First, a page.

Friends Indeed… #LupusAwareness

I started getting sick often soon after moving to a new town. I actually considered that I was perhaps allergic to this new town. I’d just lost a job, still trying to cope with the death of my brother, still in the middle of figuring out a whole other lot of other things. Getting sick was not very conducive to making new friends or keeping old ones who lived several hundred miles away.

It was at least 5 years before I got the SLE preliminary diagnosis. During which time I had trudged through several jobs, gotten gravely ill several times, made and lost a couple of friends, went through a failed relationship, plunged into severe depression, picked myself up and got myself back on track and then almost died from kidney failure.

No, things don’t get better. You learn to cope and to survive as long as there is breath in you. You learn to see the beauty and the light. And in that way it becomes easier.

Perhaps the most important lesson I have learnt, is to Appreciate the support I have. In a way, it also means not tolerating negative vibes and petty relationship politics. If you are an energy vampire I steer clear of you, maybe I’ll even cut you out of my life.

At the same time, no matter how I am feeling, I try to bring positive energy to the people around me. And if I find that for some reason there is no positive exchange between us, I excise you out of my life.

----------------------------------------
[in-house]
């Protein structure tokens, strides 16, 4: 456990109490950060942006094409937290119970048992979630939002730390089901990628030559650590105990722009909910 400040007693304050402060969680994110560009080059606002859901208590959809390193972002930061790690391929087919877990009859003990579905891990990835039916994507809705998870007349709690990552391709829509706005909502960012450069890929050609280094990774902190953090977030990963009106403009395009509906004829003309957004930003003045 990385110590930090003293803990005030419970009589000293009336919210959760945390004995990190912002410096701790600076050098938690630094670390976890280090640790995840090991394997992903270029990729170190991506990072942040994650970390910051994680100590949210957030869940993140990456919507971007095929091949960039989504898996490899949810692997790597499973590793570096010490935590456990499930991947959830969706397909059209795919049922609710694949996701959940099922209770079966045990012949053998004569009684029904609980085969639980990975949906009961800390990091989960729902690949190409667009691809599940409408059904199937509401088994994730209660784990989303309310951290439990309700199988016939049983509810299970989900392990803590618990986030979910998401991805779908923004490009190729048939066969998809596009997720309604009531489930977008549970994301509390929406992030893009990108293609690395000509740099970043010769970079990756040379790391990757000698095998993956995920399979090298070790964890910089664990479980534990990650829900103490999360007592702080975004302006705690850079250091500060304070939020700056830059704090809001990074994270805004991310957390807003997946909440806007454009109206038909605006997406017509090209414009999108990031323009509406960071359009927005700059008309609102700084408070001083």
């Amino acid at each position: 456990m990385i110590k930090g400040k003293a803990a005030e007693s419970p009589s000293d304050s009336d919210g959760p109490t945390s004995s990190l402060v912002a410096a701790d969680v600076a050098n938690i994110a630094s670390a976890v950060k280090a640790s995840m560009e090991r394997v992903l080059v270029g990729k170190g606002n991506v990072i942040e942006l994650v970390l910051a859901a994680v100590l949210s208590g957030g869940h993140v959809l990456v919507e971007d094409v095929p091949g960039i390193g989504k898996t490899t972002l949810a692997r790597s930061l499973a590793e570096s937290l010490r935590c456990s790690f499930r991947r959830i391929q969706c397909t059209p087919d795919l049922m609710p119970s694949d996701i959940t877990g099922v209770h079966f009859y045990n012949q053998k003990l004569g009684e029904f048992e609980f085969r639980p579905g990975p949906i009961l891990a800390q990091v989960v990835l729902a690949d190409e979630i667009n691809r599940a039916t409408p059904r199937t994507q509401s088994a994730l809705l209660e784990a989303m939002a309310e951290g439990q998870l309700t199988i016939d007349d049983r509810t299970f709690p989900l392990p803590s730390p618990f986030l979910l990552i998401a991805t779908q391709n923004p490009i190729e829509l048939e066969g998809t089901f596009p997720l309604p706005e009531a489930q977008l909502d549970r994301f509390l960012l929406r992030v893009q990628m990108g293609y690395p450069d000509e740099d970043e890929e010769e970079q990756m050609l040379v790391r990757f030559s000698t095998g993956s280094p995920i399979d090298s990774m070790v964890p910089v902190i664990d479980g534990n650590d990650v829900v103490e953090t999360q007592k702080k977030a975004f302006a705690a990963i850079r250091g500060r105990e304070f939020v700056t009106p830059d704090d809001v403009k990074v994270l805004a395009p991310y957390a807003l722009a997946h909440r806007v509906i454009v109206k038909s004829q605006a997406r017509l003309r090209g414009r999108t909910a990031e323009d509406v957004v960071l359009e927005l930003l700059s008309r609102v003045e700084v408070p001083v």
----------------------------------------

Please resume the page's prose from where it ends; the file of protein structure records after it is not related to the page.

This might seem a strange thing to do, considering the fact that people suffering from chronic illness often have to deal with so-called friends disappearing from their lives. 

It is true. I am not the popular life of the party girl I used to be. Not very many people are inviting me to their parties. I get very few calls or texts from people just wanting to know how I am. I can count the people I call friends on one hand and still have fingers left over. But the point is, I do have those three people I can count on. And it is important that I be a positive addition in their lives. 

Because when I’m puking my guts out, or shivering in that hospital hallway – they are the ones who show up bleary eyed and trying to hide their fear. They are the ones who kick me out of bed for that walk I’m not so enthusiastic about. They are the ones who call me at 12.43pm to check if I ate lunch and have remembered to take my meds. They are the ones who point out how beautiful that flower in the garden is turning out to be. They are the ones who remind me that it is not all about me, that I have so much to offer the world. They are the ones you just cannot afford to neglect or take advantage of, because they are friends indeed.

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